DENVER -- Baylor's Brittney Griner has drawn a lot of attention to women's basketball this season and deservedly so. The 6-foot-8-inch sensation undoubtedly throws a wrench in an opponent's usual game plan as they try to figure out different ways of defending the National Player of the Year candidate.

Griner's a double-double machine who plays above the rim and blocks a ton of shots thanks to an unbelievable vertical reach. She even thrills fans with her dunks.

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But Griner will not be playing for an NCAA title by herself at the 2012 NCAA Women's Final Four in Denver. She has an amazing supporting cast who are also worthy of a little praise and admiration.

"It's frustrating because the people who continue to write that just see a 6' 8" phenom that plays above the rim and they only watch the game casually," Baylor head coach Kim Mulkey said. "If you follow our team and you're really into women's basketball you quickly know, wow, that team's loaded at every position."

Joining Griner in Baylor's starting five are sophomore point guard Odyssey Sims, junior guard Kimetria "Nae-Nae" Hayden, junior guard Jordan Madden and junior forward Destiny Williams.

"Baylor is a lot more than just Brittney Griner," Stanford head coach Tara VanDerveer said. "They have Odyssey Sims, Nae Nae Hayden. They have perimeter shooters, rebounders, they have depth. They have a very experienced coach. So it's not one thing. It's probably many things. But that's what makes it so much fun and so exciting."

Griner is the first person to talk about how great her teammates are. When asked who her favorite player in collegiate women's basketball was right now, there was no hesitation in her answer. Odyssey Sims.

"The way she handles the ball … I'd be tired how she's running everywhere," Griner said. "It's amazing."

Sims, an Associated Press Second Team All-American, is averaging 14.8 points per game, but scoring 20.5 points per game against ranked opponents.

Then there's Williams, who gets after it on the boards, almost matching Griner with 9.2 rebounds per game. She was named to the Des Moines Regional All-Tournament Team, and has grabbed double-digit rebounds in 18 games this season.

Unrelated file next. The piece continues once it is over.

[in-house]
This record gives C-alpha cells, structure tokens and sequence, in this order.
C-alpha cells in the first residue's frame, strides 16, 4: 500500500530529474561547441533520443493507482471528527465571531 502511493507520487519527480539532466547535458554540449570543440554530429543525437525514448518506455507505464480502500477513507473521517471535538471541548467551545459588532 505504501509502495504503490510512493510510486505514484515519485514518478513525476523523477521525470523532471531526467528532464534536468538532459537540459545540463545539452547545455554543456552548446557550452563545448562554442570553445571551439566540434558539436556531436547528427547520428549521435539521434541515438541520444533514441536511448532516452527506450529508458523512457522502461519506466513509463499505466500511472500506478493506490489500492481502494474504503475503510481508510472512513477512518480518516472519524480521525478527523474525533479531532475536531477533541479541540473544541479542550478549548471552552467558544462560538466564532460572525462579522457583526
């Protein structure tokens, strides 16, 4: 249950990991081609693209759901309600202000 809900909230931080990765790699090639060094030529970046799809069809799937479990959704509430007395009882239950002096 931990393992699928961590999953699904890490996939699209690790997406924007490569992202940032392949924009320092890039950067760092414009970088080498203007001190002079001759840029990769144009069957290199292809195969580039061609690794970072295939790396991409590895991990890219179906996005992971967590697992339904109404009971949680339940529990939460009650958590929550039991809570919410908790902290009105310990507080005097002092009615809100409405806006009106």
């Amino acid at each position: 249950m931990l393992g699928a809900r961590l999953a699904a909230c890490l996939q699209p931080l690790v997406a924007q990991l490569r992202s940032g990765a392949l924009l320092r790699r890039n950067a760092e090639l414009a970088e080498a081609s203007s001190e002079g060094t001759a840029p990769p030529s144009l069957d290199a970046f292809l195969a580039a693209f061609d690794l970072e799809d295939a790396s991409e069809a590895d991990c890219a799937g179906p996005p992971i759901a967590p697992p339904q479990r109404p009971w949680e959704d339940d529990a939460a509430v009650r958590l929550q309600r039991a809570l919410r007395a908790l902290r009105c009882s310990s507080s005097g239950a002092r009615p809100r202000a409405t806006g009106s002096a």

"If I don't get a rebound, I know Destiny is in there fighting to get it," Griner said. "Between me and her, somebody's going get that board. When I'm seeing two and three people, she's cutting where I can find her."

"Destiny can rebound," Sims said. "She's going to beat you. Even if she doesn't have any points, she'll have double-digit rebounds. That's something a lot of people don't do."

Madden is the team's defensive stopper. Her contributions may not show up in the statistics, but they are certainly an integral part of Baylor's success.

"Jordan Madden job is to find the guard, the best player on the opposing team, and what a job she's done night in, night out and people don't talk about it," Mulkey said. "That kid has a six foot body. She has the wing span to alter shots on the perimeter. She makes it difficult, denying them ball."

If you follow our team and you're really into women's basketball you quickly know, wow, that team's loaded at every position.
-- Baylor head coach Kim Mulkey

"She's long so she can make players get a little aggravated by getting up and blocking their shots and defending their best player," Griner said. "She has the hardest job."

Hayden is averaging 10.8 points in NCAA postseason play, including an 18-point performance in Baylor's victory over Tennessee in the Elite Eight.

"Nae-Nae is going to drive and get in the lane, cut through the zone and get in the middle," Griner said. "She's going to find me. She's a great passer and she's always looking for me."

"Nae Nae Hayden quietly, like Destiny Williams, understands that all the attention may go to those other two on paper, but on that floor, they understand their value to our basketball team," Mulkey said. "I've said it months and months ago that if we're to win a national championship, it won't be because of Odyssey Sims and Brittney Griner, it will be because of Na Na Hayden and Jordan Madden."

So, yes, Griner is the one who will get noticed walking down the hallway in her Denver hotel. She is the one who will have fans clamoring for autographs and will be the one who gives Stanford headaches as the Cardinal tries to figure out how to defend the six-foot-eight post player. But VanDerveer knows Griner will not be Stanford's only problem during Sunday's second semifinal game.

"They give you so many puzzles to solve," VanDerveer said. "They're a great team without her. But with her they're spectacular. And when she's out there, she really brings out the best, I think, in all of her teammates."

"I love to say it and Coach loves to say it, 'It's not the Brittney Griner Show,'" Griner said. "There was a game when I didn't score until the second half, and we were perfectly fine. My teammates … I have all the confidence in the world in them. If I was on the bench, I'd have all the confidence in the world in them. That's one thing in this tournament that people are really seeing."